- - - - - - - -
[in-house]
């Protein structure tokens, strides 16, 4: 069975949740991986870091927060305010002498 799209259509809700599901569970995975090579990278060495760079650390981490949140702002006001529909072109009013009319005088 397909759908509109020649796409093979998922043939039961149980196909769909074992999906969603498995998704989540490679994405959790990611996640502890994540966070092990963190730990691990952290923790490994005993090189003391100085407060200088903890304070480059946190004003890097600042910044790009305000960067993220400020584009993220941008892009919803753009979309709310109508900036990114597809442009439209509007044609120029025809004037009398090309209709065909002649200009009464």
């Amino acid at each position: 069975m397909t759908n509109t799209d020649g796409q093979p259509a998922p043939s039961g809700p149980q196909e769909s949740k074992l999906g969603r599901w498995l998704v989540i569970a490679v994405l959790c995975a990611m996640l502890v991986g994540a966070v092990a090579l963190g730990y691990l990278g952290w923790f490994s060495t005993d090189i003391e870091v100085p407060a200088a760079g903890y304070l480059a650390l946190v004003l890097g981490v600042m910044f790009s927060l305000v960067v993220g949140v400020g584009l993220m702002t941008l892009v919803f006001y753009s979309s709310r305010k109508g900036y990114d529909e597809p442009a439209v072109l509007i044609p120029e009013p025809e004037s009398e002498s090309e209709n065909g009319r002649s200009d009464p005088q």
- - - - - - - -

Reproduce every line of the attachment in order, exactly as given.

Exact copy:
[in-house]
């Protein structure tokens, strides 16, 4: 069975949740991986870091927060305010002498 799209259509809700599901569970995975090579990278060495760079650390981490949140702002006001529909072109009013009319005088 397909759908509109020649796409093979998922043939039961149980196909769909074992999906969603498995998704989540490679994405959790990611996640502890994540966070092990963190730990691990952290923790490994005993090189003391100085407060200088903890304070480059946190004003890097600042910044790009305000960067993220400020584009993220941008892009919803753009979309709310109508900036990114597809442009439209509007044609120029025809004037009398090309209709065909002649200009009464």
């Amino acid at each position: 069975m397909t759908n509109t799209d020649g796409q093979p259509a998922p043939s039961g809700p149980q196909e769909s949740k074992l999906g969603r599901w498995l998704v989540i569970a490679v994405l959790c995975a990611m996640l502890v991986g994540a966070v092990a090579l963190g730990y691990l990278g952290w923790f490994s060495t005993d090189i003391e870091v100085p407060a200088a760079g903890y304070l480059a650390l946190v004003l890097g981490v600042m910044f790009s927060l305000v960067v993220g949140v400020g584009l993220m702002t941008l892009v919803f006001y753009s979309s709310r305010k109508g900036y990114d529909e597809p442009a439209v072109l509007i044609p120029e009013p025809e004037s009398e002498s090309e209709n065909g009319r002649s200009d009464p005088q």